When did I get old? The calendar says I’m entering the final third of my sojourn on Earth. If I’m lucky. Reality says I could go at any time. I’m good with that. I’ve lived twenty-five years longer than Jesus. I’ve outlived both of my parents. I’ve had someone I loved die in my arms. My kids are essentially grown and independent. Except for Elijah. He looks like a man, but he’s still my little boy.
That said, let’s wind back to Christmas night when I was cuddling my five-year-old g-baby Tennyson. She reaches up and pats my cheek. She sees my wrinkles and asks about my “scrapes.” I tell her that my face caved in because I’m old. She gets this comical look of concern in her eyes. “You’re old?” I am, I tell her. “Are you going to die?” she wonders. I am, sweetheart. Everyone dies.
At this point Tennyson breaks into a full-throttle wail and everyone from every room comes racing to see what I’ve done now to torment the poor kid.
“G-Mom is dying. Her face caved in!”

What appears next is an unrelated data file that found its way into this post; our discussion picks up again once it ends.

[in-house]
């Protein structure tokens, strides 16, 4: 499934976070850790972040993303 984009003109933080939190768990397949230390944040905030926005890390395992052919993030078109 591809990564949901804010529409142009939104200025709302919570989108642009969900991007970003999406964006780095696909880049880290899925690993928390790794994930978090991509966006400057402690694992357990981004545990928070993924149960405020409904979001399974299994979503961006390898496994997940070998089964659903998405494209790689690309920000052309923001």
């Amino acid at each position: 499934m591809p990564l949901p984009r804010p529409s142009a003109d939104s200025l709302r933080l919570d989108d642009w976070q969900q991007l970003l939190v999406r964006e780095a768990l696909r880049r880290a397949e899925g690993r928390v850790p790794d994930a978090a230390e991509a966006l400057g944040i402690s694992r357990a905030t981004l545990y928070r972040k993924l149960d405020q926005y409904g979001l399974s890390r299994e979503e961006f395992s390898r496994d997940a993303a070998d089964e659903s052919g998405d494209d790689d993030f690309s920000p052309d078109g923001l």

It takes a good three minutes for people to stop laughing and for Tennyson to calm down. Two days later, and I’m still upset. I hate my wrinkles, my achy bones, the wear and tear on my physical and mental self—but I love growing old. Every day that I wake up I feel like God has given me one more chance to get it right, to create something that helps someone, or to learn whatever I’m here to learn. Life is precious. Life is priceless.
George Bernard Shaw said, “We don’t stop playing because we grow old, we grow old because we stop playing.”
I don’t know about you, but when I’m done working today, I’m going to build a snow fort, pack an arsenal of snowballs, and lay in wait for little Tennyson to show up.
P.S. the picture is of Tenna and me…sans wrinkles. Thanks Photoshop.